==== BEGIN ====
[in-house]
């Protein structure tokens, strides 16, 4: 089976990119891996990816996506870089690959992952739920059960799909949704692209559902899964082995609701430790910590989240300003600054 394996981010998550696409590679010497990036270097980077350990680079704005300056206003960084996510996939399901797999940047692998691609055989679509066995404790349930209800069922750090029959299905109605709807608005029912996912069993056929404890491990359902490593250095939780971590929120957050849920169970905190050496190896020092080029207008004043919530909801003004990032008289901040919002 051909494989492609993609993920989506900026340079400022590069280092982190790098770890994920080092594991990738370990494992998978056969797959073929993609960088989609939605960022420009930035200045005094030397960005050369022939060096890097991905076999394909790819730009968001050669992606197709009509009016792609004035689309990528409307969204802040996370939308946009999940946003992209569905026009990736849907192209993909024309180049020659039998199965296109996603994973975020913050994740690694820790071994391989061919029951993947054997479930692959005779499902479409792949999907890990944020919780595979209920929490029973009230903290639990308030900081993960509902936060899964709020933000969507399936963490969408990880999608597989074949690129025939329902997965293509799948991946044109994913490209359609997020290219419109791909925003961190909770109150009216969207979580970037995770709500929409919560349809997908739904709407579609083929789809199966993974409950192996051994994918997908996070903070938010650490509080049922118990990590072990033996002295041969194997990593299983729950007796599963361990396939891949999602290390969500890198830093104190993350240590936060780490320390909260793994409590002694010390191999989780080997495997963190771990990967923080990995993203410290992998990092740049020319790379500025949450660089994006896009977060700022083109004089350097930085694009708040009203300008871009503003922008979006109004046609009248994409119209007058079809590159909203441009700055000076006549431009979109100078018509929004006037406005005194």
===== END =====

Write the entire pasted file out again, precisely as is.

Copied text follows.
[in-house]
């Protein structure tokens, strides 16, 4: 089976990119891996990816996506870089690959992952739920059960799909949704692209559902899964082995609701430790910590989240300003600054 394996981010998550696409590679010497990036270097980077350990680079704005300056206003960084996510996939399901797999940047692998691609055989679509066995404790349930209800069922750090029959299905109605709807608005029912996912069993056929404890491990359902490593250095939780971590929120957050849920169970905190050496190896020092080029207008004043919530909801003004990032008289901040919002 051909494989492609993609993920989506900026340079400022590069280092982190790098770890994920080092594991990738370990494992998978056969797959073929993609960088989609939605960022420009930035200045005094030397960005050369022939060096890097991905076999394909790819730009968001050669992606197709009509009016792609004035689309990528409307969204802040996370939308946009999940946003992209569905026009990736849907192209993909024309180049020659039998199965296109996603994973975020913050994740690694820790071994391989061919029951993947054997479930692959005779499902479409792949999907890990944020919780595979209920929490029973009230903290639990308030900081993960509902936060899964709020933000969507399936963490969408990880999608597989074949690129025939329902997965293509799948991946044109994913490209359609997020290219419109791909925003961190909770109150009216969207979580970037995770709500929409919560349809997908739904709407579609083929789809199966993974409950192996051994994918997908996070903070938010650490509080049922118990990590072990033996002295041969194997990593299983729950007796599963361990396939891949999602290390969500890198830093104190993350240590936060780490320390909260793994409590002694010390191999989780080997495997963190771990990967923080990995993203410290992998990092740049020319790379500025949450660089994006896009977060700022083109004089350097930085694009708040009203300008871009503003922008979006109004046609009248994409119209007058079809590159909203441009700055000076006549431009979109100078018509929004006037406005005194």